Published on 30 August 2017, In Event
By Aiala Lekuona, granddaughter of Fernando Artola ‘Bordari’, Basque writer and poet
The Casco Viejo (Old Town). I have always loved it, perhaps because the place inevitably makes me think of my grandfather in his long black coat, under which my brother and I hid when we walked along the Calle Mayor on winter nights. We did so because it was cold, but above all because the tenuous orange light of the few street lamps created shadows which frightened us. On rainy days, the smooth pavements of the road became slippery and we clung to his legs so we would not fall, while listening to the silence that has always been a source of comfort for me...
The Casco Viejo also pleases me because it is enveloped in its walls, like a bonbon in its wrapper...
There are buildings with names that you can roll over on your tongue: the Palacio Ramery, Palacio Zuloaga, Palacio Eguiluz, Palacio de Casadevante, Castillo de Carlos V... If you grew up reading Andersen, Grimm and Perrault, you can imagine these places as the settings for stories of knights, princesses, pirates and thieves. The look is perfect: narrow, cobbled streets, houses with wrought iron balconies and generous eaves, and a well-hidden square, the Plaza del Obispo, one of the oldest in the city, small but perfect, and only two minutes from our hotel.
I like these walls that whisper their stories. Sometimes they continue to do so all the way as I stroll down the Calle Mayor, or when I take a detour by Pampinot, Eguzki, Ubilla... to arrive always in the Plaza de Armas, where the transition from the twilight of the streets to the brightness of the sea makes these stories, my stories, always end well.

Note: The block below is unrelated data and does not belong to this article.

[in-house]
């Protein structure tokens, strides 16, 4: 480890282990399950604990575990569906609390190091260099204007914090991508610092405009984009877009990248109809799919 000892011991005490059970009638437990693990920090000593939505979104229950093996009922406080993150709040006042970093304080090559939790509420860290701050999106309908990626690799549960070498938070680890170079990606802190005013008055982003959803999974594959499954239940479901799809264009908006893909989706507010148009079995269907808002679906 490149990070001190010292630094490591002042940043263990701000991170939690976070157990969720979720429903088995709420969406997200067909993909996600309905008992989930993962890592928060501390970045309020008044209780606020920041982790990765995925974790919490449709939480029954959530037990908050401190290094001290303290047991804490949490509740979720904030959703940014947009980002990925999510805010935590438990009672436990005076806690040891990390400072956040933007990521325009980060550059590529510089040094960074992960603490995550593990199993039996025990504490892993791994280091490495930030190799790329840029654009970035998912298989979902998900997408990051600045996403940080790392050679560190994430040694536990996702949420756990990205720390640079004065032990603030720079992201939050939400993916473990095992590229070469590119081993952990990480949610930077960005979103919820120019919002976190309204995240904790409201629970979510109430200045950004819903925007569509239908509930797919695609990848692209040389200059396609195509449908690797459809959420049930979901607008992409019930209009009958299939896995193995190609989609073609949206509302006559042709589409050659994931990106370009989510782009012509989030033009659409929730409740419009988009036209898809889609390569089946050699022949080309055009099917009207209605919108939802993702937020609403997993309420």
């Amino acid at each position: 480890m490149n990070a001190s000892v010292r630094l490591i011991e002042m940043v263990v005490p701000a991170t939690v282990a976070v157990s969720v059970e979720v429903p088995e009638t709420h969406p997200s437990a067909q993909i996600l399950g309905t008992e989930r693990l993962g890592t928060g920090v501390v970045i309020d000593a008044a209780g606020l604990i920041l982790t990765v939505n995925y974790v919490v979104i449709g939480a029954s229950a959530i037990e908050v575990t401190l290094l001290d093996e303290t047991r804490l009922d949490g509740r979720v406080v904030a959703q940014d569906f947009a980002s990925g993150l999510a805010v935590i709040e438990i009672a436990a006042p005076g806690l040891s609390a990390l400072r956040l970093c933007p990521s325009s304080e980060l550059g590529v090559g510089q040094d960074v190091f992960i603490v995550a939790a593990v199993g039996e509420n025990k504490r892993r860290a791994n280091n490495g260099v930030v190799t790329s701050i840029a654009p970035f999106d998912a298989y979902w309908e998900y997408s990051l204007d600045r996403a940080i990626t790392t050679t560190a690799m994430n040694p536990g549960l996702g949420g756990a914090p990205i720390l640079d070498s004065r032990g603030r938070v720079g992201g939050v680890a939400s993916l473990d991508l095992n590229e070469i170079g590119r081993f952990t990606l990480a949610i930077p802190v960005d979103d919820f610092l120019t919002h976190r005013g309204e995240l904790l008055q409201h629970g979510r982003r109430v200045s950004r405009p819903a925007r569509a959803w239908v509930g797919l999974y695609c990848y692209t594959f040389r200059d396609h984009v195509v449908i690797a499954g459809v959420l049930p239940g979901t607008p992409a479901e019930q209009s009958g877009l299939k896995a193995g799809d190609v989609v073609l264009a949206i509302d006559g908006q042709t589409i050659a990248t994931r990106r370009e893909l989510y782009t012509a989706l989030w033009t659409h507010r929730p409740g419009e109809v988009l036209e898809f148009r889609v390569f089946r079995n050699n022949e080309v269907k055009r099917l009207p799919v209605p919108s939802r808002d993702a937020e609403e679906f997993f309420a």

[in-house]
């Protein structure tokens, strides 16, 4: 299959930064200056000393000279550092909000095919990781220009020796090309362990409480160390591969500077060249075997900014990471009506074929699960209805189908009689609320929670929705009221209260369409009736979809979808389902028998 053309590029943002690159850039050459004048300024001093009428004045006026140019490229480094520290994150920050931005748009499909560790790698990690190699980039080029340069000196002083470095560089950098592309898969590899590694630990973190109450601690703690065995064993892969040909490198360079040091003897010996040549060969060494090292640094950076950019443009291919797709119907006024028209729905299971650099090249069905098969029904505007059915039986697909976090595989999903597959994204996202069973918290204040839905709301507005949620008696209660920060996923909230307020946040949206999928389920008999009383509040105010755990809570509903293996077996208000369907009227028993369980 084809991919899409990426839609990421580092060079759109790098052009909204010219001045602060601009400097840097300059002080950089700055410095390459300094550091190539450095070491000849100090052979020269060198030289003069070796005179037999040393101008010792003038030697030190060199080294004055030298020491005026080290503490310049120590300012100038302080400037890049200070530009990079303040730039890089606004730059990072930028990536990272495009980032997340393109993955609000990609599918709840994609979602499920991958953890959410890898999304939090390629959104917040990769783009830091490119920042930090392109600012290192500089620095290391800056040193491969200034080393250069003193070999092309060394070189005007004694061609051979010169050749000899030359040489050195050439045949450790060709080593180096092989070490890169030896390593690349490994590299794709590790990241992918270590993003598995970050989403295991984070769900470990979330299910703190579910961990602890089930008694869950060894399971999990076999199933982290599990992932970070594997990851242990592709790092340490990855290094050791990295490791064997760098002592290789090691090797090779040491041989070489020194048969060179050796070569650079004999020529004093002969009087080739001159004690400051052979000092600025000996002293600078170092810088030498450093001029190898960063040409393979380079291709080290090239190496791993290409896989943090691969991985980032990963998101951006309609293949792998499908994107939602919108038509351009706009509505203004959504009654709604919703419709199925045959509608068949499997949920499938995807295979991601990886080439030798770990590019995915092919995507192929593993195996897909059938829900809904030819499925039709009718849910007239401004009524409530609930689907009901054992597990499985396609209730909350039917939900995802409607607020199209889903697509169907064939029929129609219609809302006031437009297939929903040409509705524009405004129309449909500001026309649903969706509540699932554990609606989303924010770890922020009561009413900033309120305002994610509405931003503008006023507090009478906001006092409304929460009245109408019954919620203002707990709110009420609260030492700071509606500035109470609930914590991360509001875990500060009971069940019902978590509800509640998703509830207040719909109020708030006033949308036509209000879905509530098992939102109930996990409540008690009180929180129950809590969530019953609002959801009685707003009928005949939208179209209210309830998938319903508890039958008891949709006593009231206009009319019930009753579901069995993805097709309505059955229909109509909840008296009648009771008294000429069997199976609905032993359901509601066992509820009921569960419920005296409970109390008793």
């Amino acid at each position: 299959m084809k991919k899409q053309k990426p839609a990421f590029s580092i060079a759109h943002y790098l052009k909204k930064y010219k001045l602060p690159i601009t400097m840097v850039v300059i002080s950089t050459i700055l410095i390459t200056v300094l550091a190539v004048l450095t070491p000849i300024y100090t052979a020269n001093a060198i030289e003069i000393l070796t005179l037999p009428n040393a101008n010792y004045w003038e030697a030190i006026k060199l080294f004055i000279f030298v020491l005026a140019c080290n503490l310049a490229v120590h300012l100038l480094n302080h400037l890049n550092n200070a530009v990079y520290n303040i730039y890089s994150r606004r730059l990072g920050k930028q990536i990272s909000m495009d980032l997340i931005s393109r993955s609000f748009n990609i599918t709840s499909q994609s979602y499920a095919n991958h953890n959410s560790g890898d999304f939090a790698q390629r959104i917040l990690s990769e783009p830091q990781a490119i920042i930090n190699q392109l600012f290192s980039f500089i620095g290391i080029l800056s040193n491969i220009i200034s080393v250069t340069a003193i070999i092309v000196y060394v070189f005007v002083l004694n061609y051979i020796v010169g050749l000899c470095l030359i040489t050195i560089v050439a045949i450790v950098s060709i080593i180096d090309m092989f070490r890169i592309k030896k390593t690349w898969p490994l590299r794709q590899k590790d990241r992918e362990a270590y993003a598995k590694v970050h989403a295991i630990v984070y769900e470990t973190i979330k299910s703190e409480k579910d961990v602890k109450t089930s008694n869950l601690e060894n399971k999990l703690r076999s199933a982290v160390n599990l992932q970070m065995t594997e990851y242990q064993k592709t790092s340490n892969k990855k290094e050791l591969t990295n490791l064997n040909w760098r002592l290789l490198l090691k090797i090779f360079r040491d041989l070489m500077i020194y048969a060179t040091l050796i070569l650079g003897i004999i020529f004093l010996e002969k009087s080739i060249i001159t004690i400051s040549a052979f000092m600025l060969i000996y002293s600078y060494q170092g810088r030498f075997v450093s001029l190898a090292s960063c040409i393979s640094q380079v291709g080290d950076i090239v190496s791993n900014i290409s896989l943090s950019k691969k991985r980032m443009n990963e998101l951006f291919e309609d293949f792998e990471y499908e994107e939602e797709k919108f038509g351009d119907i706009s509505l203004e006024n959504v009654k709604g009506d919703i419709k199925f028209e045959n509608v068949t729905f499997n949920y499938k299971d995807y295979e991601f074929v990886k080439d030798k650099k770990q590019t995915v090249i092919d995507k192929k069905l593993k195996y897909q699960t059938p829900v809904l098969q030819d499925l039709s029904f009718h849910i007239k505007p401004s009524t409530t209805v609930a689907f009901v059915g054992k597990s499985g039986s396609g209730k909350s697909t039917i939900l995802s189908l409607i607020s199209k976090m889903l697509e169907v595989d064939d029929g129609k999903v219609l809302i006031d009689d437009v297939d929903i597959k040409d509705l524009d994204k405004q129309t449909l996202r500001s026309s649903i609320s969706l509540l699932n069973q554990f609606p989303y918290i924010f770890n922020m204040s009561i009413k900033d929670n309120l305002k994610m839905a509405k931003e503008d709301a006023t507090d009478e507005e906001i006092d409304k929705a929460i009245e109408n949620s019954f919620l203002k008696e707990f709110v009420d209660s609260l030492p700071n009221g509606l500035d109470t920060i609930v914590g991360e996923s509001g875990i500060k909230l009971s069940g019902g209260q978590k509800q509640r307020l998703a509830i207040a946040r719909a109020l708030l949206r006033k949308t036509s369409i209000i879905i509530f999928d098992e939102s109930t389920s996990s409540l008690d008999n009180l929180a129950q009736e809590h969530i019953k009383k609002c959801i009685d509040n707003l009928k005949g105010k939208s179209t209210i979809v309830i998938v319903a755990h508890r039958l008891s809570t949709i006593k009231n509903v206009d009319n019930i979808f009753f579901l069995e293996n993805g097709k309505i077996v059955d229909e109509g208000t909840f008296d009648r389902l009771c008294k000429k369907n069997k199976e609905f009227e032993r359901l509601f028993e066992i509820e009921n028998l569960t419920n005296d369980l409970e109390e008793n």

In this square stands the Castillo de Carlos V, with the tower of the Church of Santa Maria de la Asuncion y del Manzano, characteristic elements of Hondarribia's skyline.
There are only a few days in the year when this silence is broken. The most important of these is probably September 8th, the day when the Alarde parade to the hermitage of the Virgin of Guadalupe takes place to celebrate and commemorate the lifting of the siege of the city in 1638, during the Thirty Years War.
Early in the morning, all the inhabitants of Hondarribia wake up ready to follow the txibiliti played by thousands of fifes and drums throughout the day.
The imposing Hacheros with their white helmets lead the parade, followed by the Tanborrada, the band of musicians, the Mayor and his cavalry escort, all the troops of the different quarters clad in their characteristic uniforms, and finally the artillery and the Council.
It is an eminently joyous day.
On that day, Casco Viejo is not silent, and yet still I love it.